There seem to be two categories of people: those who’ve never heard of ventless dryers and those who’ve never heard of vented dryers. As you can imagine, each dryer type has pros and cons. So, it’s not a question of which is best; it’s more about which is best for you. But if you’ve only ever known about one type of dryer, then where do you even start the comparison? Well, you can start here!
Differences between vented and ventless dryers include price, drying time, load capacity, energy efficiency, and more. Below, I go over which dryer excels in each category, several types of each kind of dryer, as well as what scenarios a vented or ventless dryer would be suited for.
Vented dryers are less expensive, take bigger loads, dry clothes faster, and are less likely to impact the room’s humidity. Ventless dryers are easier to install and maintain, have greater variety and energy-efficiency, are gentler on clothes, last longer, and pose a smaller fire risk.
Average Purchase Price
Vented dryers, because they are much more common (in the USA), are often cheaper than ventless dryers, which are less common (in the USA).
The price range of vented dryers ranges from about $300 to $1,500, while a ventless dryer, such as a condenser dryer, has a higher range of $600 to $2,000.
On average, a vented dryer will cost less than a ventless dryer.
This is partially due to how common they are, at least in the U.S. In Europe, ventless dryers are the norm since they are much more space-efficient (even more so when stacked atop the washer). In the States, vented dryers are more commonplace since homes can accommodate their larger size more often.
Because they are somewhat of a rarity in the States, the price of a ventless dryer would naturally be higher.
Ventless dryer prices are often high without the rarity factor, though. This is most likely due to how the dryers are made. Their components and systems are more expensive and newer than their vented counterparts, so their selling price must be more expensive.
However, they may end up being more cost-effective in the long run.
Variety and Mechanism
A gas dryer is one of two types of vented dryers.
The mechanism through which they dry clothes relies on two factors: heat and spin.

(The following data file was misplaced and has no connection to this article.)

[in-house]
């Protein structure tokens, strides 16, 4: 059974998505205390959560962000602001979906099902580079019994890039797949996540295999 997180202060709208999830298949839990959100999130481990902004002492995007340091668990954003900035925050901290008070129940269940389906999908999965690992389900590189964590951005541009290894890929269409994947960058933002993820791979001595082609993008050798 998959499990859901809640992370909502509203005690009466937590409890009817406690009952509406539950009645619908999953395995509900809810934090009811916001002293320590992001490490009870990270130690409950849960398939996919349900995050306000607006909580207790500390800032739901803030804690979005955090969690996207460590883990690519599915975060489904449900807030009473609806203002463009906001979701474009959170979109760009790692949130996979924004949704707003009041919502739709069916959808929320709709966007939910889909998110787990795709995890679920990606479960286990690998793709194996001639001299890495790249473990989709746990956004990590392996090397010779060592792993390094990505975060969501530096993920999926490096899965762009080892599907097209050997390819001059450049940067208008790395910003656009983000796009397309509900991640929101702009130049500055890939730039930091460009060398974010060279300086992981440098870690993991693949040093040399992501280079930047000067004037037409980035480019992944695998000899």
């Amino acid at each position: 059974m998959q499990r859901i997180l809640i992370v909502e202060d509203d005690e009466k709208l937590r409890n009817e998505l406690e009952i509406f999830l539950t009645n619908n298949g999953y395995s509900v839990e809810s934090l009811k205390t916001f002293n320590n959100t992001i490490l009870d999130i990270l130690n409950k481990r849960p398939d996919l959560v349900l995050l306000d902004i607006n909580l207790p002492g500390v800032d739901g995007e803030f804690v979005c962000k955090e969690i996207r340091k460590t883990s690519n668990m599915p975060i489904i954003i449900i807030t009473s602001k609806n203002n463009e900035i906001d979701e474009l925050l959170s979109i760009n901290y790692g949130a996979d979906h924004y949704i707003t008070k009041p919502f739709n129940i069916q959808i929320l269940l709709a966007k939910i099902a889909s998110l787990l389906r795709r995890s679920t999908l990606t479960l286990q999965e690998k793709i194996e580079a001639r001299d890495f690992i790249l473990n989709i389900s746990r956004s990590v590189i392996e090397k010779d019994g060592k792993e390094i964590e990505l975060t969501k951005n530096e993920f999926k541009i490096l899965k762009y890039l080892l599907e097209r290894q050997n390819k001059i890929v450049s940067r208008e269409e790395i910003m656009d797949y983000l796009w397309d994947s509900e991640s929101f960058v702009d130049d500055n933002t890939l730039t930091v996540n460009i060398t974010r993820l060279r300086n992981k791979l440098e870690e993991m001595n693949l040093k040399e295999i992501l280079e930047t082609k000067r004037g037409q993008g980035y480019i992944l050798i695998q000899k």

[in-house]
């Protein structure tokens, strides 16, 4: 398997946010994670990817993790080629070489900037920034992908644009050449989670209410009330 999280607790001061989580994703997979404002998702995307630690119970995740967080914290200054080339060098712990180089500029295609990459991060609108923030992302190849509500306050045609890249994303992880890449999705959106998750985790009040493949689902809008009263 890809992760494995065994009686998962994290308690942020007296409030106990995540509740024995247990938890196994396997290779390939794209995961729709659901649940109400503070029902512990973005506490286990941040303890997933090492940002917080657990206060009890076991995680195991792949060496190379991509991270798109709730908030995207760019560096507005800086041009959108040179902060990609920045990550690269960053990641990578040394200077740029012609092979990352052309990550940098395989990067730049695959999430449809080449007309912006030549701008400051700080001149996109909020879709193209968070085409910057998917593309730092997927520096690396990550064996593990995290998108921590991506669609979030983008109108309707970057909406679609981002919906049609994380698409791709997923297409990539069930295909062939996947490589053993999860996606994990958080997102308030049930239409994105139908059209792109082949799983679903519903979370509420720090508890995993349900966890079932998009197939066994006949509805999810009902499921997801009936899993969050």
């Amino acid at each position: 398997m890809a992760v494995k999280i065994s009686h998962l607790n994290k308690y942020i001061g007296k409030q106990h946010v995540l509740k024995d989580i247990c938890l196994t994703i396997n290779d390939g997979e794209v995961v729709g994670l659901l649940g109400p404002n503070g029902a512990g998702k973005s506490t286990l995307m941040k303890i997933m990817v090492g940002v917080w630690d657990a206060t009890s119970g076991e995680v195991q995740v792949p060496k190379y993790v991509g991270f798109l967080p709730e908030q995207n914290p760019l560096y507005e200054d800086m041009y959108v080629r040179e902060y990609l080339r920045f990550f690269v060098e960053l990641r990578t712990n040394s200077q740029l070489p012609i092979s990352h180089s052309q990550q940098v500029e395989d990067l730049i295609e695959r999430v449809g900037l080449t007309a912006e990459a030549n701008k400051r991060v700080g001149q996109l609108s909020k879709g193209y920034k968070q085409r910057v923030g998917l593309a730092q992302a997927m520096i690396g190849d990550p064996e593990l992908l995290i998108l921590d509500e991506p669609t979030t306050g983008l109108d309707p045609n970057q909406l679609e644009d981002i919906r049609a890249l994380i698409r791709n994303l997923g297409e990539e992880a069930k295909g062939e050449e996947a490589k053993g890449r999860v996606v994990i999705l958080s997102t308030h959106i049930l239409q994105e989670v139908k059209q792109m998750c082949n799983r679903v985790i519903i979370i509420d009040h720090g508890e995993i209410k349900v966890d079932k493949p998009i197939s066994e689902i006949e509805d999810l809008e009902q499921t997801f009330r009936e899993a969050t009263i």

The heat of a gas dryer is generated by a flame. This flame is ignited when the dryer begins its cycle. After the tumbler has spun for a few seconds, the pilot light, similar to the pilot light of a gas oven, ignites a flame. This flame heats up the air in the dryer.
The spin of a gas dryer occurs through a belt and pulley system.
Together, the heat and the spin evenly dry the clothes as water is removed from them as steam. This steam exits the system through the dryer’s exhaust or ventilation system.
Ventless dryers cannot be gas-powered because of the risk of carbon monoxide release and subsequent poisoning of a home’s inhabitants.
The second type of vented dryers would be electric dryers.
They also work through a combination of heat and spin.
For electric dryers, heat is generated through heating coils similar to electric ovens and hot water heaters. The resistance of the coils builds up heat, which is then blown through the dryer with a blower or fan.
Electric dryers also spin with a belt and pulley system.
As with gas dryers, both the heat and the spin of an electric dryer evenly dry the clothes as the water is removed as steam and pushed out of the system through the exhaust.
One of the two main types of ventless dryers is the condenser dryer, which utilizes heat exchange to dry clothing.
First, heated air is blown towards the wet clothing so that the moisture evaporates. Then, through heat exchange, the hot and humid air is condensed through cooling. This water is then removed from the laundry load to either a storage tank or through a drain pipe.
A collection tank must be emptied every so often to prevent overflowing and leaking.
Heat Pump Dryers
The second type of ventless dryer is the heat pump dryer.
They run very similarly to condenser dryers because they use heat exchange to heat the moisture and then condense it to remove it.
The difference between the two lies in the heating and cooling mechanisms. Condenser dryers use heating elements to warm the air. Heat pump dryers use a coolant. This coolant runs through a closed system of coils and is compressed to increase in temperature. The air is passed over these coils and the heat is transferred into the air.
These dryers are also known as centrifuge dryers and are a less common kind of ventless dryer.
They spin through the same process as a vented tumble dryer but much faster and there is no air involved, which is why they can be ventless. I know! I was also interested to discover these appliances.
The intense spinning removes a large amount of water in a short amount of time (only about 3-5 minutes), but the clothes aren’t completely dry in the end.
Steam Compression Dryers
These are another less common type of ventless dryer. They work similarly to heat pump dryers since the extracted water is recycled.
To remove moisture from your laundry, a steam compression dryer uses steam that was generated by the heating of water extracted from previous loads.
A combo dryer refers to a singular machine that can be used for both washing and drying clothes.
They can be either ventless or vented.